|New Schwinn Admiral 700c at Whistle Stop Corner|
|Parked at Nueva Street Gallery- Sculpture?!|
The thing we kept saying when we found the property that would become Whistle Stop Corner is, "We can bicycle to work!" And this week we have finally begun!
First, I did my usual uberFrugal thing... and consulted the listings in Craigslist. We met a man at a parking lot midway and I jumped right on the blue bicycle he was selling for oh-so-little. Even though I'd noticed that he'd Armor All-ed the heck out of the tires and even though it was an asphalt lot at 2:00 p.m. on a hot late-August day in Texas, I still took the first turn too sharply and the slick tires slid across that hot asphalt and I went right down on my keister. My pride was the biggest thing hurt. My keister was the next biggest thing. Oooch. But I paid the man and rode it to work the next day. Imagine my glee! I did love the idea of the bike, but not the actual bike, turns out. I still found myself looking at bicycles online. Apparently I had not married the blue bike... we were just dating.
On Sunday I found The Shiny New Schwinn. I also got Accessories: a cute white wire basket that comes off and has a handle for carrying, LED headlight and taillight, a Dddling-dddling-dddling bell, and a Kryptonite bike lock. She's white with red lettering, red sidewalls and red piping on the seat and red cross stitch on the grips. She's a rolling peppermint! Hey, that's a good name for her, don't you think? Peppermint, it is. I have an electric bike, too, named Peggy Sue: the down-home version of Pegusus... get it? ;-)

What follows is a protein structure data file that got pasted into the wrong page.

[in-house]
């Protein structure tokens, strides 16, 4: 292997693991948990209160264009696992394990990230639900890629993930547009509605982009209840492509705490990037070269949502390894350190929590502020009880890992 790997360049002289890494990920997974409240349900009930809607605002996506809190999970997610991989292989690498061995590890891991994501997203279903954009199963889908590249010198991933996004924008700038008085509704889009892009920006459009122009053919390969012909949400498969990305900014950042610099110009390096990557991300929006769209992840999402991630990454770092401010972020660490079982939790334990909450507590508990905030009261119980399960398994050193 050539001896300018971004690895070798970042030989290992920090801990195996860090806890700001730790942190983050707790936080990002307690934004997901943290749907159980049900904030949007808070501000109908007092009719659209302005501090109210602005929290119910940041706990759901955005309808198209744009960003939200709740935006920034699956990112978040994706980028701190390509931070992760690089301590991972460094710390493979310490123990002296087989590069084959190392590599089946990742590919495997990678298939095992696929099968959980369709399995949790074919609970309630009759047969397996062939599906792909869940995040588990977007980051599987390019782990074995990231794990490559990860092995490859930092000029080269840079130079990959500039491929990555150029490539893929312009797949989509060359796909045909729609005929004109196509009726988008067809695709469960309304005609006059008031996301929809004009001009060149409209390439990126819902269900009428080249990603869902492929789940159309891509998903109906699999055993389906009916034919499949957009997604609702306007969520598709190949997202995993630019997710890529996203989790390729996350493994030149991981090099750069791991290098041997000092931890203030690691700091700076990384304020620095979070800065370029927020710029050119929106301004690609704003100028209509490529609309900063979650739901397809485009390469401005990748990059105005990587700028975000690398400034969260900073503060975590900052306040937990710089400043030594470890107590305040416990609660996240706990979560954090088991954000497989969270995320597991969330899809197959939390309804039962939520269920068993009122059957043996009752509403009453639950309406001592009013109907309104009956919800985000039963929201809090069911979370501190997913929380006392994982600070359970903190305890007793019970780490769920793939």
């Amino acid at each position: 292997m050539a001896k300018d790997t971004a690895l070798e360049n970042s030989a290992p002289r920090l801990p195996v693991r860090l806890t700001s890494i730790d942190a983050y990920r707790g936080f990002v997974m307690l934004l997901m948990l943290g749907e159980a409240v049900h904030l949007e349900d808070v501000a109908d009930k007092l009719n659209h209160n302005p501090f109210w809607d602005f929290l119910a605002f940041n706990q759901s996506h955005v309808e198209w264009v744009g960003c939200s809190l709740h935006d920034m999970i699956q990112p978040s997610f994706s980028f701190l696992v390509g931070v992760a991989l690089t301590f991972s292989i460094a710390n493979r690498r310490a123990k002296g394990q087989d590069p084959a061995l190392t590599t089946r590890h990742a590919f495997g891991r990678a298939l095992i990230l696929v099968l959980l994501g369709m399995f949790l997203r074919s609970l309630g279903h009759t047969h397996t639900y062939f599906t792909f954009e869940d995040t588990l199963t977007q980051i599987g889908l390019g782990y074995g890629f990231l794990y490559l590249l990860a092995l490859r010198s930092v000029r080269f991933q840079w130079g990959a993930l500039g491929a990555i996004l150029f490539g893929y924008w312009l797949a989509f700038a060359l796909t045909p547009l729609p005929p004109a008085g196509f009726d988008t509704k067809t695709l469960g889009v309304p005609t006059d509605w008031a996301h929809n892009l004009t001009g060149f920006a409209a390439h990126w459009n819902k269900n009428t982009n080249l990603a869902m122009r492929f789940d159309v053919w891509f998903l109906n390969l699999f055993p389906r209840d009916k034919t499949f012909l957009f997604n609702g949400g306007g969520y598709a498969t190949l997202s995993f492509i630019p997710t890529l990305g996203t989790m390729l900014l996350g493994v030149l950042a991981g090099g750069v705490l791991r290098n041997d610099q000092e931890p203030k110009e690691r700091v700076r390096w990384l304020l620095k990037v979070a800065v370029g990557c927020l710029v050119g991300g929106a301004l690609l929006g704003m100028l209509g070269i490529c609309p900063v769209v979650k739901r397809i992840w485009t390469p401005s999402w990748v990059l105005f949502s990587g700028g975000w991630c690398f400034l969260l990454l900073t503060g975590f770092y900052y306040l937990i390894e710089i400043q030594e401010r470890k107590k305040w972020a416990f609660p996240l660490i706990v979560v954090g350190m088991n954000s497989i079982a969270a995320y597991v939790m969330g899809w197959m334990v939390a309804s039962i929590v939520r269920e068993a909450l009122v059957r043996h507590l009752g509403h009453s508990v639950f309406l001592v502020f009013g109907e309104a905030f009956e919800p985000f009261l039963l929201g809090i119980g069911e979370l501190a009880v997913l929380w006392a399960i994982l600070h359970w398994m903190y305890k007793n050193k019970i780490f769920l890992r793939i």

It takes 10-15 minutes to get to Nueva Street Gallery or to get home to Whistle Stop Corner, depending on lights and those minutes are spent smiling and saying Good Morning and Good Afternoon to everyone I pass, feeling the self-made breeze and the freedom and instant time travel to my youth.
My happiest Christmas was 1966 when I was 11 and my parents gifted my sister and brothers and I with new Schwinn bicycles. Mine was pink and white. I loved it so. It put wings on my sense of freedom and expanded my territory in a big way. I'm 57 now and still can appreciate that feeling.
What does this have to do with painting or art? A happy artist makes happy art? Another action taken to fulfill our dreams makes us more of who we are? I don't know... It does feel like it's part of my dream as an artist somehow. It's also less gas used and fewer parking fees paid... always good. But a sense of happy freedom - The BEST.